RASAID - a place where all are welcome and all relationships are honoured and respected.
Our story began with ageing parents needing to secure a stable, happy future for their sons and daughters. Inevitably the time comes when the next generation has to step up. We acknowledge the siblings who have also contributed to the planning, and for their on-going support.
We wanted our sons and daughters to live in the community that they know, close to their families, their day or work programs, their recreational pursuits and everything familiar to them. What they were telling us was that more than anything they wanted to be with their friends, and their friends are that group of people who have a disability similar to their own. We were able to contribute to their transition out of the family home and we have significant input in their new lives. Our sons and daughters have been included in everything that we have done for decades, but it is not inclusion in the wider community that is as important to them as inclusion in a group of like people. In this they are no different from the rest of us.
We witnessed the fate of people with intellectual disability ageing and being sent to nursing homes. Their service providers decided they were too expensive or too difficult to continue to stay in their homes. Sadly, they all deteriorated very quickly in this new environment not geared towards intellectual disability. We needed the RASAID model to be a whole of life home where residents could 'age in place'. The advent of the NDIS funding model should enable this to happen, and we have made allowances in the bricks and mortar to accommodate this.
It is our hope that this model will be emulated by other groups and that eventually every suburb and large country town will have such a development for the local people with an intellectual disability.
RASAID's clustered residential model allows each of its residents to have their own private space and easy access to their friends. We developed purpose-built houses congregated together which meets the needs of all residents. When one considers that our people will probably not have a family of their own or a rewarding career, it is easy to see why a social life assumes a high priority in their lives. But often, their disability makes it impossible for them to access their friends - they may be unable to use a telephone, a computer or drive a car. People with an intellectual disability are often as lonely and isolated living in group homes or living alone in a home unit as they are when living with their ageing parents. The RASAID model allows the residents to visit each other when desired and this occurs on a regular basis. Residents share some outings with friends who have common interests. Sometimes those friends are fellow residents and sometimes they are friends from other social circles. The residents are also able to invite their family and friends to visit in their home.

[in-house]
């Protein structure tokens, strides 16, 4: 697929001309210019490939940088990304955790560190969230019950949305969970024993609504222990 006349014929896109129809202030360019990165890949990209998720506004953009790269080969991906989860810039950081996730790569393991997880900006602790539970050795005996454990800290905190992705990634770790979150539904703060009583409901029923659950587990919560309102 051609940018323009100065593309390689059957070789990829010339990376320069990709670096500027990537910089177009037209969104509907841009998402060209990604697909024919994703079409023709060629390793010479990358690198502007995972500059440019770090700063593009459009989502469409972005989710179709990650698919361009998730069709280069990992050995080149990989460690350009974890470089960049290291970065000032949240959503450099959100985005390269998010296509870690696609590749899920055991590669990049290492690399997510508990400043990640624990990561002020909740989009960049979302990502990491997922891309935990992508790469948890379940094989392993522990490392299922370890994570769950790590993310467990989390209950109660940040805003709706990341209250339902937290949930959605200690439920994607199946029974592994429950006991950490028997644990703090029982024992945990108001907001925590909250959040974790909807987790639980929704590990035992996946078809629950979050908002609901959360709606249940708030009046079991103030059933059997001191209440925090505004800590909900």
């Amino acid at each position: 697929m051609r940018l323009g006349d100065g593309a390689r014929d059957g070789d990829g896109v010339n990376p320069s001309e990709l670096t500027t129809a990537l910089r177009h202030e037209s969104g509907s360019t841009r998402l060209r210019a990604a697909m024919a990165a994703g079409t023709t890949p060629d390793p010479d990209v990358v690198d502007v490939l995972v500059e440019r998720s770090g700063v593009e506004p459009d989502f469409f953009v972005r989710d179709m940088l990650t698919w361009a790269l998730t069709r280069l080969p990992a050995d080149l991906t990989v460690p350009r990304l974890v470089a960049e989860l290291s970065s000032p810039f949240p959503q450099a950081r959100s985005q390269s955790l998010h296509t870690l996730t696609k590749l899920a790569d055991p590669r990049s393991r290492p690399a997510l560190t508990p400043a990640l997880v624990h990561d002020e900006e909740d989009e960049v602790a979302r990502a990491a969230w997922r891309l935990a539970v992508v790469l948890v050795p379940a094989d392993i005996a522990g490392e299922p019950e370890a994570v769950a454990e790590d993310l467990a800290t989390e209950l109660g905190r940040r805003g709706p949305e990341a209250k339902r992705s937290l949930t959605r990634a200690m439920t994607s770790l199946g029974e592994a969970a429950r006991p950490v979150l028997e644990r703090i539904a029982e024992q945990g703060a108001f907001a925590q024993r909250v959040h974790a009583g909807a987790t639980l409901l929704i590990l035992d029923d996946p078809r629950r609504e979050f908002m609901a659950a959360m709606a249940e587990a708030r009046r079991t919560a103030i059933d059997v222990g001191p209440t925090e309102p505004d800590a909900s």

A vital part of the success of this model is having our own transport. This need is often disregarded by bureaucrats and service providers as it can be very expensive or just 'too hard' to manage. Because RASAID is an Incorporated Association we are able to fundraise and apply for community grants to meet this pressing need. With support from staff the 15 residents are able to attend their day placements and work, medical appointments, go shopping, on outings and visiting family and friends.
Our model is an attempt to best meet the needs of our people and to thereby show the way forward in an industry that is hamstrung by rhetoric and the pursuit of a single philosophy. We are not pretending to speak for other than our family members, but we do believe that our model is the one preferred by most parents of people with an intellectual disability.
When planning the homes every family nominated exactly what their son or daughter preferred: whether they wanted to live alone or share, and with how many others. During this process it became apparent that a separate, large, space was needed for social gatherings. No one home should be so disrupted by large gatherings on social occasions like birthdays and Christmas. There also needed to be space for staff to carry out administrative duties. If we had our time over we would allow more room for this, and also more room for storage.
Special features of the buildings:
I live with my friends and the staff are there whenever I need them.